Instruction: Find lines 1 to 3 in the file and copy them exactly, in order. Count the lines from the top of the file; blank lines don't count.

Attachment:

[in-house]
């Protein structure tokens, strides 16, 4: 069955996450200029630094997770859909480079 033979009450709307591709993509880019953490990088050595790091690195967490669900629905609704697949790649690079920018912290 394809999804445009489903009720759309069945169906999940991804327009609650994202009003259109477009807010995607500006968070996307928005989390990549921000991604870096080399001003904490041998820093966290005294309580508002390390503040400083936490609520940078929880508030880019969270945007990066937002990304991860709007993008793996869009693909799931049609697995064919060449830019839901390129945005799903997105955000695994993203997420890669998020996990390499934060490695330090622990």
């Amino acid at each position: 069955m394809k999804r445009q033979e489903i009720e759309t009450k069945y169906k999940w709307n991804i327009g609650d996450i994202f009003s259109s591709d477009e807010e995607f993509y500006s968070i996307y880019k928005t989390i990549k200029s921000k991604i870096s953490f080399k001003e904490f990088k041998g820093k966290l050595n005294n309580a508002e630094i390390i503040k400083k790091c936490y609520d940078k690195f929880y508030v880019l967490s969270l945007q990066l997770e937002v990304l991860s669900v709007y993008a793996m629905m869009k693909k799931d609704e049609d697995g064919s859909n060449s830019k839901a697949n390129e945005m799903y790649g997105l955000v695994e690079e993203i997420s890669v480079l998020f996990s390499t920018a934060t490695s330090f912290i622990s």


[in-house]
């Protein structure tokens, strides 16, 4: 069955996450200029630094997770859909480079 033979009450709307591709993509880019953490990088050595790091690195967490669900629905609704697949790649690079920018912290 394809999804445009489903009720759309069945169906999940991804327009609650994202009003259109477009807010995607500006968070996307928005989390990549921000991604870096080399001003904490041998820093966290005294309580508002390390503040400083936490609520940078929880508030880019969270945007990066937002990304991860709007993008793996869009693909799931049609697995064919060449830019839901390129945005799903997105955000695994993203997420890669998020996990390499934060490695330090622990």
């Amino acid at each position: 069955m394809k999804r445009q033979e489903i009720e759309t009450k069945y169906k999940w709307n991804i327009g609650d996450i994202f009003s259109s591709d477009e807010e995607f993509y500006s968070i996307y880019k928005t989390i990549k200029s921000k991604i870096s953490f080399k001003e904490f990088k041998g820093k966290l050595n005294n309580a508002e630094i390390i503040k400083k790091c936490y609520d940078k690195f929880y508030v880019l967490s969270l945007q990066l997770e937002v990304l991860s669900v709007y993008a793996m629905m869009k693909k799931d609704e049609d697995g064919s859909n060449s830019k839901a697949n390129e945005m799903y790649g997105l955000v695994e690079e993203i997420s890669v480079l998020f996990s390499t920018a934060t490695s330090f912290i622990s």